Limitations

A methodological limitation pertaining to this study should be acknowledged. In the literature, it is argued that social and behavioral research, particularly those that include self-reports such as surveys, is prone to Common method variance (CMV). CMV is believed to pose a threat to the validity of the data as it may either inflate or deflate the correlations among research variables. Although this issue can be attended to during survey development, evidence in the literature stipulate that although such research methods are more prone to CMV, they should not be considered weak or inappropriate if the researchers follow rigorous research conventions in research design, data collection and analysis [26]. In our study, CMV was avoided by the following [26]:

- Assuring that the composite scores were derived based on a combination of items;

- Counterbalancing the order of the questions;

- Ensuring the confidentiality and anonymity of respondents;

- Using clearly written scale items to make responses less subject to bias; and

- Informing respondents in the consent form that there is no preferred or correct answer, and that their individual responses would not be viewed by their management and survey completion would not affect their status at their hospital so they would be encouraged to honestly assess and respond freely

Conclusion

Investing in patient safety practices in Lebanese hospitals is crucial. While patient safety is everyone's concern, it is not easy for everyone who works in health care organizations to understand this concept. In Lebanon, most health workers have had different training, and often hold a value system that is specific to their professional group. To be truly effective, patient safety needs to be incorporated into the education of health professionals across the spectrum of health care.

Our results demonstrate that patient safety should be a top strategic priority for the health care organizations and its leaders. There should be blame-free system for identifying threats to patient safety, sharing information and learning from events. In addition, there should be a collaborative environment so that all health workers in the healthcare organization can share and exchange information about patient safety

To facilitate change in cultural behaviors, hospital management should assess and redesign their current patient safety system including governance and reporting structures. In addition, they should provide their health professionals with comprehensive training on patient safety concepts, tools, and implementations.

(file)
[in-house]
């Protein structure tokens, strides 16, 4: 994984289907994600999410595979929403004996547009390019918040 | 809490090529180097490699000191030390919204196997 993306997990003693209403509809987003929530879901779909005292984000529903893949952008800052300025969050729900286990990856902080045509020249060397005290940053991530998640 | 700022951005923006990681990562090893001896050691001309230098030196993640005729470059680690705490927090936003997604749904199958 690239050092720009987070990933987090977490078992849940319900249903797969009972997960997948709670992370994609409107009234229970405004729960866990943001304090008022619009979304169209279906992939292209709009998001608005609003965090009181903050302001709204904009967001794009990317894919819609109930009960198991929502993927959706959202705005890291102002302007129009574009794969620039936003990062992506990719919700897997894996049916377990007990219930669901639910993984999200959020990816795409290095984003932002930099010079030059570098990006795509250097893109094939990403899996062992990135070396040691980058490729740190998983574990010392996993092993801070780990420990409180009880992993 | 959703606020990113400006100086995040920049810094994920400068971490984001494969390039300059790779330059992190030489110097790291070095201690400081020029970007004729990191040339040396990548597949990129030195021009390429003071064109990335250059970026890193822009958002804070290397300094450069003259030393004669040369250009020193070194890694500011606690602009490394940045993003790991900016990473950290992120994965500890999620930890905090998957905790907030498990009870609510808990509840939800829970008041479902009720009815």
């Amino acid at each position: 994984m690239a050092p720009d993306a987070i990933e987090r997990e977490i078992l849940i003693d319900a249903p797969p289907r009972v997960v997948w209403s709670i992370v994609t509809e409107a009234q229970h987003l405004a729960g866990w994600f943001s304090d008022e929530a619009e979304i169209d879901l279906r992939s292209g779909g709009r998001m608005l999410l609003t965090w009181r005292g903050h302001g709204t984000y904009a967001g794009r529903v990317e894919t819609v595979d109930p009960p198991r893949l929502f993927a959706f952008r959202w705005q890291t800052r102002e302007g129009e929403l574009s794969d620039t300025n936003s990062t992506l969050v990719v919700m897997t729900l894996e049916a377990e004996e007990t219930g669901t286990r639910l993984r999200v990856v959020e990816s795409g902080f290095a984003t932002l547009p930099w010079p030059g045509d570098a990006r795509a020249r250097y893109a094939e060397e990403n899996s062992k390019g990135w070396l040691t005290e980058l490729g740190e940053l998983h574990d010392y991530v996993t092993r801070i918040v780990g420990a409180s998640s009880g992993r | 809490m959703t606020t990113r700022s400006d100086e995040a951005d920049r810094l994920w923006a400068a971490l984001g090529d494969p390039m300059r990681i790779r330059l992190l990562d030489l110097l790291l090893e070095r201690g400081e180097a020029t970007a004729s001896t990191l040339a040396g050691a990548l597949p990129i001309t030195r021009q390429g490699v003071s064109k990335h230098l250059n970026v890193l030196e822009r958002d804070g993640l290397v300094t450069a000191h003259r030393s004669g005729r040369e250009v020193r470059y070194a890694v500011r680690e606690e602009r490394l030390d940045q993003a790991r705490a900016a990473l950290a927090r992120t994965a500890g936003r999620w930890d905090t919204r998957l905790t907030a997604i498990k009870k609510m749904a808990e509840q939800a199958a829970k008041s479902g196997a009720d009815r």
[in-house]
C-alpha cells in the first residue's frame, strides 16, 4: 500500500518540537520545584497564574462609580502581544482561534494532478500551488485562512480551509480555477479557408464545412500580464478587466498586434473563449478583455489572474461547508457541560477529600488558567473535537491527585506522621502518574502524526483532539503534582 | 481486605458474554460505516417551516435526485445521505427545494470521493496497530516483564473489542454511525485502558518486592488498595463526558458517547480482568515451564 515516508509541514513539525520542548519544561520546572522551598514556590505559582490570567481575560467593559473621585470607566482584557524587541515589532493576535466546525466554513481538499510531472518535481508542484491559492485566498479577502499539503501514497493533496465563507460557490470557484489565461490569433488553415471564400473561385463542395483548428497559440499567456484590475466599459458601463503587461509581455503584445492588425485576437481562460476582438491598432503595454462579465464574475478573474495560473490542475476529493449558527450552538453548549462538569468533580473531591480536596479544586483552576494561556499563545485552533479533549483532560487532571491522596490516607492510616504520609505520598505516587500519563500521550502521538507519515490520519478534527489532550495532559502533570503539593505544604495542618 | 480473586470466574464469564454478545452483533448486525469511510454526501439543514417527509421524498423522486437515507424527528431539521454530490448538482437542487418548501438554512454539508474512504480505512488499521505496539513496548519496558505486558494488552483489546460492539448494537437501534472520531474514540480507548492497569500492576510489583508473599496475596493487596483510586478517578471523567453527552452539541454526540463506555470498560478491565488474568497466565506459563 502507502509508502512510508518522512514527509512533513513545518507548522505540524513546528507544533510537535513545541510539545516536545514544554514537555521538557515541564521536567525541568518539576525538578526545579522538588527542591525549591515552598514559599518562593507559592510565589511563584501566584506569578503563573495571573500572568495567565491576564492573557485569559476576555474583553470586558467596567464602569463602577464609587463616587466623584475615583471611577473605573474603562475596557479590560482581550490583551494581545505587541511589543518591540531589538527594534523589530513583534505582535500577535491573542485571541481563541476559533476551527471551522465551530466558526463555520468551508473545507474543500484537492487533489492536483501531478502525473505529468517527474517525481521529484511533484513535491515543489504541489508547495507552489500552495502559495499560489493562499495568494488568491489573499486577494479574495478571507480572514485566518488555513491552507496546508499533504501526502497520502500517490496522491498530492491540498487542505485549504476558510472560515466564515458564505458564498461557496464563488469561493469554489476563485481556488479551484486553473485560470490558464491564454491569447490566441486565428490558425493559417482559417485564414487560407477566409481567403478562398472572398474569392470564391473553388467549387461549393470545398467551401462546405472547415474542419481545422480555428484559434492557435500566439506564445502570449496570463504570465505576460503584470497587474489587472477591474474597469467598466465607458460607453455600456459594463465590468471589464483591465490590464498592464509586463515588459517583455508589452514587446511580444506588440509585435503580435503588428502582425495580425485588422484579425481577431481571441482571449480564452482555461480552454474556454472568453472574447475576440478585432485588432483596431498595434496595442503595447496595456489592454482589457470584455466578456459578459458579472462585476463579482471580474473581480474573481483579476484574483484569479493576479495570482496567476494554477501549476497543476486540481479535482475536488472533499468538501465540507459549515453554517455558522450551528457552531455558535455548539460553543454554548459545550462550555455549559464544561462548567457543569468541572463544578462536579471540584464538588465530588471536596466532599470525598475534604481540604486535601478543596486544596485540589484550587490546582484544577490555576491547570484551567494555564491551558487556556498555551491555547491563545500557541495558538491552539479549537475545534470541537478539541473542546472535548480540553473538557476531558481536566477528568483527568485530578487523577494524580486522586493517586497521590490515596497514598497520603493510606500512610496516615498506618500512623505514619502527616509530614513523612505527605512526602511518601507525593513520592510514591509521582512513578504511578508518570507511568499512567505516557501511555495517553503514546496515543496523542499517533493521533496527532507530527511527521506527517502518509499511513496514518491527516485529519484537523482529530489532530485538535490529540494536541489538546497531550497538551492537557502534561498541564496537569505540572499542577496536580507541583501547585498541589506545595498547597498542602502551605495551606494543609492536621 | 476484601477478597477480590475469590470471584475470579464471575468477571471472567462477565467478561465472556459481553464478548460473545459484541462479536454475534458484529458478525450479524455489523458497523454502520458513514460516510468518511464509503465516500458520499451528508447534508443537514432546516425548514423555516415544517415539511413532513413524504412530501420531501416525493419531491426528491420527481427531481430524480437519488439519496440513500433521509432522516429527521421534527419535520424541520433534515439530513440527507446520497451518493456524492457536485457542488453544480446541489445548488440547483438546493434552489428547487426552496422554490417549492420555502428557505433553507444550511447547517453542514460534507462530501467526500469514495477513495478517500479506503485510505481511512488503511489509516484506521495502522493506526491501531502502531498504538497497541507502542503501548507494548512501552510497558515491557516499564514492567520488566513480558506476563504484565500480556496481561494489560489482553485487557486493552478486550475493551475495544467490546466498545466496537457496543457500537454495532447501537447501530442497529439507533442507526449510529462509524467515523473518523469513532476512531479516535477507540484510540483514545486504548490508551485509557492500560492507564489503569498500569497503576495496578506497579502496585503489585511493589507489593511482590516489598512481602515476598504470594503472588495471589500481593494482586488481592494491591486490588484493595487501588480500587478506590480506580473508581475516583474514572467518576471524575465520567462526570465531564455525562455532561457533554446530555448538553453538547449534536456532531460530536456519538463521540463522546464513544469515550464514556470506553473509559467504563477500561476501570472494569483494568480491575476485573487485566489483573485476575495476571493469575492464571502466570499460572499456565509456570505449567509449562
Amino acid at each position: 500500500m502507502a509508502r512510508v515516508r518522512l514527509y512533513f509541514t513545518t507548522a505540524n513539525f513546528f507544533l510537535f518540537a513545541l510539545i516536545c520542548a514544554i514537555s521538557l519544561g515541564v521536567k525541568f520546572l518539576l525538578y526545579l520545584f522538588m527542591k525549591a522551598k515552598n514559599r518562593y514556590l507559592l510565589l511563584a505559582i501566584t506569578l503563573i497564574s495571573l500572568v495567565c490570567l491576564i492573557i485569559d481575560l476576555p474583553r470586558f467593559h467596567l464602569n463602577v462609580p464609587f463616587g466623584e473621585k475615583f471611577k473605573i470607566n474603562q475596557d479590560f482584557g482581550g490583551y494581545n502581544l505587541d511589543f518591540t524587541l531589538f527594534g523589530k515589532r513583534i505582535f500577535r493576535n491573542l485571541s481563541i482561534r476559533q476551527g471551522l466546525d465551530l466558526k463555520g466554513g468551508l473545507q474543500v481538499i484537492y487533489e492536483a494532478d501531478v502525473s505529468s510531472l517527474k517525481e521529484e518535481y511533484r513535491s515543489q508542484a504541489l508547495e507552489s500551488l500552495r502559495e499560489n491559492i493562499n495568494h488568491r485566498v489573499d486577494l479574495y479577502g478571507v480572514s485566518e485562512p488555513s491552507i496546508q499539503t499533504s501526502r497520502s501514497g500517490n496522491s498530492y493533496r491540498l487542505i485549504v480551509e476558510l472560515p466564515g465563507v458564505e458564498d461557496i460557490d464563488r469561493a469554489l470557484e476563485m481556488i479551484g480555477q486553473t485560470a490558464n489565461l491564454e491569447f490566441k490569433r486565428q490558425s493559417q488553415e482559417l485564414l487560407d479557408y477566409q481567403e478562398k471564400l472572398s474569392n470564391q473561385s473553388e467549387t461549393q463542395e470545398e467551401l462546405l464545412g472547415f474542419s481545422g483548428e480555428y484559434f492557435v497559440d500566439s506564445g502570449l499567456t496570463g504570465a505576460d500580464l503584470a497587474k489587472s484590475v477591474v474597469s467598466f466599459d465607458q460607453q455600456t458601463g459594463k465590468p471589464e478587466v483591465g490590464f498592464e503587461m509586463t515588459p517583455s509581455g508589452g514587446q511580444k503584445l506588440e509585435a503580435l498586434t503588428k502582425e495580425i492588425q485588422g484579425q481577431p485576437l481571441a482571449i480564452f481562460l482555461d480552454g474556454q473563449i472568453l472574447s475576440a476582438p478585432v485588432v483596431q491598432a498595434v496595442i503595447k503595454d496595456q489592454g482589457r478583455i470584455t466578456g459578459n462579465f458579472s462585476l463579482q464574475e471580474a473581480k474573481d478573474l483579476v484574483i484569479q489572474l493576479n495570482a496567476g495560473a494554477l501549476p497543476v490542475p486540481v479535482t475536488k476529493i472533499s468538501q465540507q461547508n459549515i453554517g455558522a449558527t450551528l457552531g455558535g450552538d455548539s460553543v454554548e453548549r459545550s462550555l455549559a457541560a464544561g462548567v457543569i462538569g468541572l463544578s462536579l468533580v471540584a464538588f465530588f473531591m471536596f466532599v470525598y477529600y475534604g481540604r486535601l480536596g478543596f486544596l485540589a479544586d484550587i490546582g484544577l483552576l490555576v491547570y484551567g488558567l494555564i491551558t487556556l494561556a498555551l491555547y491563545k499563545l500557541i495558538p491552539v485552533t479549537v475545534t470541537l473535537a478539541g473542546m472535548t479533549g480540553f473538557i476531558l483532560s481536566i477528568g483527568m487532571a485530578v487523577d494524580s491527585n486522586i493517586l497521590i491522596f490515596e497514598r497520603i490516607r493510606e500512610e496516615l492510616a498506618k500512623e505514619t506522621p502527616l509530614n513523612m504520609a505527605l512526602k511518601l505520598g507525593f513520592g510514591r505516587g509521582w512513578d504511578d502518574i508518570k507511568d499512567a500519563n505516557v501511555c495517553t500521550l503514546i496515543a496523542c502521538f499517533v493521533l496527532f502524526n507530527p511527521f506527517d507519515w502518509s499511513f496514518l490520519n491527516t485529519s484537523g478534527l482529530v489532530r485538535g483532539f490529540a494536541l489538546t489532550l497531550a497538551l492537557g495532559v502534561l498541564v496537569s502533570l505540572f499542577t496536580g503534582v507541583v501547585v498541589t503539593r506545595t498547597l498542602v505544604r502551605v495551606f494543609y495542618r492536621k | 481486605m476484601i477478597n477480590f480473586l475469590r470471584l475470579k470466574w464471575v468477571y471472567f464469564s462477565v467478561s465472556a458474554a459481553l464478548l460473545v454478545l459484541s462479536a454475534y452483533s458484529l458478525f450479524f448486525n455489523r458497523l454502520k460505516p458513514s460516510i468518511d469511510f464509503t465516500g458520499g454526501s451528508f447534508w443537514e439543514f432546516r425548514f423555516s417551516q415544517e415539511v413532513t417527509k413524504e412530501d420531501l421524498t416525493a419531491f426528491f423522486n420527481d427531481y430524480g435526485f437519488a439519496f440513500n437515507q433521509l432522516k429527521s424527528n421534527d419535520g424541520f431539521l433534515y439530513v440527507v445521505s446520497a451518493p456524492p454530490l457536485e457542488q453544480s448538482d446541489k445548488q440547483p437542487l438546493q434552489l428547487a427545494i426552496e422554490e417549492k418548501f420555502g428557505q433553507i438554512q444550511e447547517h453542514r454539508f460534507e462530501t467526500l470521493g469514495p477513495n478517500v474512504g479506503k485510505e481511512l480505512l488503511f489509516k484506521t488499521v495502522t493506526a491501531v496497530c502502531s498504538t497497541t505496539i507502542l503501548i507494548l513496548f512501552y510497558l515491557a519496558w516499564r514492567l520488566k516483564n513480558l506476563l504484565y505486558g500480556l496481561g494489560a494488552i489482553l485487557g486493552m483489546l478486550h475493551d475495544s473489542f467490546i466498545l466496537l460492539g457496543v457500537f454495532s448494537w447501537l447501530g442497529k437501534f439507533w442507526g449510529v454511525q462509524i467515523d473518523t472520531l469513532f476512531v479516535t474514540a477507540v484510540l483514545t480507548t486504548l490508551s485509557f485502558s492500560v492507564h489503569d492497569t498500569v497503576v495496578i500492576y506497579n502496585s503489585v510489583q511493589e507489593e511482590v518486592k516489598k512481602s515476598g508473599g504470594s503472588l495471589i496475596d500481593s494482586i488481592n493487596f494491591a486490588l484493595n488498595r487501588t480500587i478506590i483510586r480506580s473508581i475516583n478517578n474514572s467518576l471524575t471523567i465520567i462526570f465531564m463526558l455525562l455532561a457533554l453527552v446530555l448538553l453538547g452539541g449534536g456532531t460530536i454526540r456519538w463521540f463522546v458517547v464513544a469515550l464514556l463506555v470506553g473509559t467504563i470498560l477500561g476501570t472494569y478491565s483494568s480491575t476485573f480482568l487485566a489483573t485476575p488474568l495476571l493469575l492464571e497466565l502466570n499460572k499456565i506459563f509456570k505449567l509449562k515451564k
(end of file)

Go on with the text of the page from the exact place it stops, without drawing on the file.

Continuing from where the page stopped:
Our results also show that the move to prioritize patient safety by healthcare systems through accreditation is important. However, there is still a good deal skepticism on the part of health professionals who feel that by sharing highly sensitive information they may still be subject to blame and penalties. Progress in this respect will need far more enlightened policies, where health professionals are actively encouraged to report errors for the purpose of learning and improvement. In Lebanon, it is important to strengthen the new accreditation chapter on patient safety by supporting hospitals in training their staff, especially the less experienced ones, on patient safety competencies and about effective implementation of the new standards. Further research is needed to study the association between patient safety culture and clinical outcomes.

It is hoped that the outcome of this study will help conduct a policy dialogue meeting for policy makers and stakeholders in Lebanon to discuss the findings and make deliberation about potential next steps. Senior policy makers, managers and leaders are the only ones who are able to create the culture and commitment needed to identify and resolve underlying systemic causes related to patient safety.

List of abbreviations used

IOM: Institute of Medicine; HSOPSC: Hospital Survey on Patient Safety Culture; MOPH: Ministry of Public Health;

Competing interests

The authors declare that they have no competing interests.

Authors' contributions

FE was the principal investigator on this study and contributed to the conception, design, as well as analysis and interpretation of results. HD was involved in conceptualizing and implementing the data analysis plan as well as overseeing drafting of research results. DJ made substantial contributions to project management, including data collection and analysis as well as in drafting the manuscript. MJ was in charge of project management including data collection, she also contributed to data analysis and write-up of the final version of the paper. NH contributed to data entry and analysis and also made major contributions to the write up of the paper. All authors have read and approved the final version of the manuscript.

Acknowledgements

Authors would like to thank the Eastern Mediterranean Regional Office of the World Health Organization for funding this project. Thanks are also due to the Syndicate of Hospitals and the hospitals that participated in this national study. Authors would also like to thank Adele Semaan, Rana Hamdan and Hiba AbuSweid for data entry.

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Pre-publication history

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http://www.biomedcentral.com/1472-6963/11/45/prepub